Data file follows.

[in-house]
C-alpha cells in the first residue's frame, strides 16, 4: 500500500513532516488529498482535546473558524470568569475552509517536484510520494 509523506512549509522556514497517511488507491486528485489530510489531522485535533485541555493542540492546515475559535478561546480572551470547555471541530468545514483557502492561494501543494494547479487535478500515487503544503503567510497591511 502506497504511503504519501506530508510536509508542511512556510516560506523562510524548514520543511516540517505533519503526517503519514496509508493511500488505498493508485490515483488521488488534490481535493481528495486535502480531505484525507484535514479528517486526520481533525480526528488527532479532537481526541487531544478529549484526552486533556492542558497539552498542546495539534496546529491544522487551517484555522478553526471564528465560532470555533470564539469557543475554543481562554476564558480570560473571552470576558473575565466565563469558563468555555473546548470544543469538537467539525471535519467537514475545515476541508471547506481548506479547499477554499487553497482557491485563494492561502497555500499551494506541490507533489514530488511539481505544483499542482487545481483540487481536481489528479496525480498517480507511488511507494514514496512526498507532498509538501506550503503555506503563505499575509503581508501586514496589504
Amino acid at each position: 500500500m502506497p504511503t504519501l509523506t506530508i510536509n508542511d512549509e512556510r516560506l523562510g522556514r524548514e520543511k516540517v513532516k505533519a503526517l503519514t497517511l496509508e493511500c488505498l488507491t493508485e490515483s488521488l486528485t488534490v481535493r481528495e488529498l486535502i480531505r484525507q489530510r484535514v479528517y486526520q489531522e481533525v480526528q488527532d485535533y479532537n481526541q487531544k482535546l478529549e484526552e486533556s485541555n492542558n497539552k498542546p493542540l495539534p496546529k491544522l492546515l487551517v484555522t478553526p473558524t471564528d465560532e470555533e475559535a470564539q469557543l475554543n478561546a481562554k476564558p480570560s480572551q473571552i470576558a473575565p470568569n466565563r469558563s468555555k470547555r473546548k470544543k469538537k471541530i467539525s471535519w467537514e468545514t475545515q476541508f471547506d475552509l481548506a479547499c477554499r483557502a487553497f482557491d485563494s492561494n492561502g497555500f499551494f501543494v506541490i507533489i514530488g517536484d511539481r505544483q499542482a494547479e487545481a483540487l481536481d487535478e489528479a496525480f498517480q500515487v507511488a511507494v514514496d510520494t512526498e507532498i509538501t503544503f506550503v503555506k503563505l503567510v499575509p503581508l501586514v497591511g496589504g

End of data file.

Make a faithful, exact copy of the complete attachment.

[in-house]
C-alpha cells in the first residue's frame, strides 16, 4: 500500500513532516488529498482535546473558524470568569475552509517536484510520494 509523506512549509522556514497517511488507491486528485489530510489531522485535533485541555493542540492546515475559535478561546480572551470547555471541530468545514483557502492561494501543494494547479487535478500515487503544503503567510497591511 502506497504511503504519501506530508510536509508542511512556510516560506523562510524548514520543511516540517505533519503526517503519514496509508493511500488505498493508485490515483488521488488534490481535493481528495486535502480531505484525507484535514479528517486526520481533525480526528488527532479532537481526541487531544478529549484526552486533556492542558497539552498542546495539534496546529491544522487551517484555522478553526471564528465560532470555533470564539469557543475554543481562554476564558480570560473571552470576558473575565466565563469558563468555555473546548470544543469538537467539525471535519467537514475545515476541508471547506481548506479547499477554499487553497482557491485563494492561502497555500499551494506541490507533489514530488511539481505544483499542482487545481483540487481536481489528479496525480498517480507511488511507494514514496512526498507532498509538501506550503503555506503563505499575509503581508501586514496589504
Amino acid at each position: 500500500m502506497p504511503t504519501l509523506t506530508i510536509n508542511d512549509e512556510r516560506l523562510g522556514r524548514e520543511k516540517v513532516k505533519a503526517l503519514t497517511l496509508e493511500c488505498l488507491t493508485e490515483s488521488l486528485t488534490v481535493r481528495e488529498l486535502i480531505r484525507q489530510r484535514v479528517y486526520q489531522e481533525v480526528q488527532d485535533y479532537n481526541q487531544k482535546l478529549e484526552e486533556s485541555n492542558n497539552k498542546p493542540l495539534p496546529k491544522l492546515l487551517v484555522t478553526p473558524t471564528d465560532e470555533e475559535a470564539q469557543l475554543n478561546a481562554k476564558p480570560s480572551q473571552i470576558a473575565p470568569n466565563r469558563s468555555k470547555r473546548k470544543k469538537k471541530i467539525s471535519w467537514e468545514t475545515q476541508f471547506d475552509l481548506a479547499c477554499r483557502a487553497f482557491d485563494s492561494n492561502g497555500f499551494f501543494v506541490i507533489i514530488g517536484d511539481r505544483q499542482a494547479e487545481a483540487l481536481d487535478e489528479a496525480f498517480q500515487v507511488a511507494v514514496d510520494t512526498e507532498i509538501t503544503f506550503v503555506k503563505l503567510v499575509p503581508l501586514v497591511g496589504g